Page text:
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Eterobarb

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Eterobarb

Eterobarb
Systematic (IUPAC) name
5-ethyl-1,3-bis(methoxymethyl)-5-phenyl-1,3-diazinane-2,4,6-trione
Clinical data
Legal status
?
Routes Oral
Identifiers
CAS number  YesY
ATC code None
PubChem
ChemSpider  N
UNII  YesY
KEGG  YesY
Chemical data
Formula C16H20N2O5 
Mol. mass 320.340 g/mol
 N   

Eterobarb (Antilon) is a barbiturate derivative. It has mainly anticonvulsant action with less sedative effects than the closely related compound phenobarbital. It saw reasonable success in clinical trials, but is not in widespread medical use.[1][2]

Synthesis

Eterobarb synthesis, Lednicer book 2

Sodium phenobarbital serves as its own base (so the yield is limited to 50%) and reacts readily with "chloro(methoxy)methane" to produce eterobarb.[3]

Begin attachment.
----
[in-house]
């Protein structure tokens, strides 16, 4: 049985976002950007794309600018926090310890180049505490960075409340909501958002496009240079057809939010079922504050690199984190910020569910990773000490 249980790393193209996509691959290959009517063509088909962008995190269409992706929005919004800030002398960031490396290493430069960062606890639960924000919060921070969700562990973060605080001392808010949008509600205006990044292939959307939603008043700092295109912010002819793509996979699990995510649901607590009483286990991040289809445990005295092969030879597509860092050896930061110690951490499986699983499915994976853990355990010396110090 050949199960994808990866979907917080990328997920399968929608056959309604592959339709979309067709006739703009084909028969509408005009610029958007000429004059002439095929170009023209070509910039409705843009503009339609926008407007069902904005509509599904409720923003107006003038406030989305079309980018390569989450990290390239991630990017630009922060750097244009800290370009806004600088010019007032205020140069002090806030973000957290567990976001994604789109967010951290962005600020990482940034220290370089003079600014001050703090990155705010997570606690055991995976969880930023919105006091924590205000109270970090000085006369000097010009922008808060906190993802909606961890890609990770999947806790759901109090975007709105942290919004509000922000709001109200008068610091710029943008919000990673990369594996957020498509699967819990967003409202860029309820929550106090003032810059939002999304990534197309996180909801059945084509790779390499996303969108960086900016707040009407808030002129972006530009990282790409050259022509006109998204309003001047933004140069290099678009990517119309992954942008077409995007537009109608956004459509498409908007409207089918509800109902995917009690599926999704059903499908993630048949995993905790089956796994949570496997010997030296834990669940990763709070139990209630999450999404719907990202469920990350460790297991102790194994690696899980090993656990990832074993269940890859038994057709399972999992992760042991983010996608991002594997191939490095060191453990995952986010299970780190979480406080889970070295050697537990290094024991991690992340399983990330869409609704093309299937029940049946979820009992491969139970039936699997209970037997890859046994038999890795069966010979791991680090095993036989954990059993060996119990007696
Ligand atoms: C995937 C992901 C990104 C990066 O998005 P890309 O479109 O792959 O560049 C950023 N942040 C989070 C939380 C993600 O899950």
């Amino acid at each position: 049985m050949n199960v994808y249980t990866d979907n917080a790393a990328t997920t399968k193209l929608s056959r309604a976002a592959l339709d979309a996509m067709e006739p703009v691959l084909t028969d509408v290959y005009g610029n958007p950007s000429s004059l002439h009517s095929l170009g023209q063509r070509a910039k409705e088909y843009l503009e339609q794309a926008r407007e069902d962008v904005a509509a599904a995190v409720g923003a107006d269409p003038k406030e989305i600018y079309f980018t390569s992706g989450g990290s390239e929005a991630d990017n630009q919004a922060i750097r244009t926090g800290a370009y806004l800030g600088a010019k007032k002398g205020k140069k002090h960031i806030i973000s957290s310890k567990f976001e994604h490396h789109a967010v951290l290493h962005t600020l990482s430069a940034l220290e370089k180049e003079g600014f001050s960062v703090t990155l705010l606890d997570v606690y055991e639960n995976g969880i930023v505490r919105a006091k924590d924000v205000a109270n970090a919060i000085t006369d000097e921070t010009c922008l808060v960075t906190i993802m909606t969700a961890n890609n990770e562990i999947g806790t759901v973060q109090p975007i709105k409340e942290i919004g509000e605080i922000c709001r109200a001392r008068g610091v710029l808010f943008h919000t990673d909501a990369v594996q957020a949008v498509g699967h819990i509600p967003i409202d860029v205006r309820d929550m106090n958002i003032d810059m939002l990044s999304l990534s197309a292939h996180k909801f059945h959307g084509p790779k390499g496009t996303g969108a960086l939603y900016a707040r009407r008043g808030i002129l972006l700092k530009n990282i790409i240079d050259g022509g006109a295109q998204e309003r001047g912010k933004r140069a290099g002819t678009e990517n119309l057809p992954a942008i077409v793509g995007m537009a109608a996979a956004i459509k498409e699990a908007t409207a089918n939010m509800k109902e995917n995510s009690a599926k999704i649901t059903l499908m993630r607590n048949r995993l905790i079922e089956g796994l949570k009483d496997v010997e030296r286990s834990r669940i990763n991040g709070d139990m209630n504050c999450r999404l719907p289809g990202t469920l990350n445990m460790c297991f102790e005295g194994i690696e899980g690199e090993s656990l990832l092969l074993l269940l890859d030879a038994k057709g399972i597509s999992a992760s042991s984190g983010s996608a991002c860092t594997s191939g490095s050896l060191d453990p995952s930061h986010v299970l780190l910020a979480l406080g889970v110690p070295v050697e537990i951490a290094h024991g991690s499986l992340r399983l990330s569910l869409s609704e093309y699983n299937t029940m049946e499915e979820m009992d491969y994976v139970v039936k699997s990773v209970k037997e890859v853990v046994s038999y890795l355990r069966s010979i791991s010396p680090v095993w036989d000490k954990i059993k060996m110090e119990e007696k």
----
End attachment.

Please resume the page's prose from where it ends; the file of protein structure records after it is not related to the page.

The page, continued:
References

  1. ^ Gallagher, BB; Baumel, IP; Woodbury, SG; Dimicco, JA (1975). "Clinical evaluation of eterobarb, a new anticonvulsant drug". Neurology 25 (5): 399–404.  
  2. ^ Smith, DB; Goldstein, SG; Roomet, A (1986). "A comparison of the toxicity effects of the anticonvulsant eterobarb (antilon, DMMP) and phenobarbital in normal human volunteers". Epilepsia 27 (2): 149–55.  
  3. ^ Vida, Julius A. (1971). "Anticonvulsants. 1. Alkoxymethyl derivatives of barbiturates and diphenylhydantoin". Journal of Medicinal Chemistry 14 (3): 187–189.  


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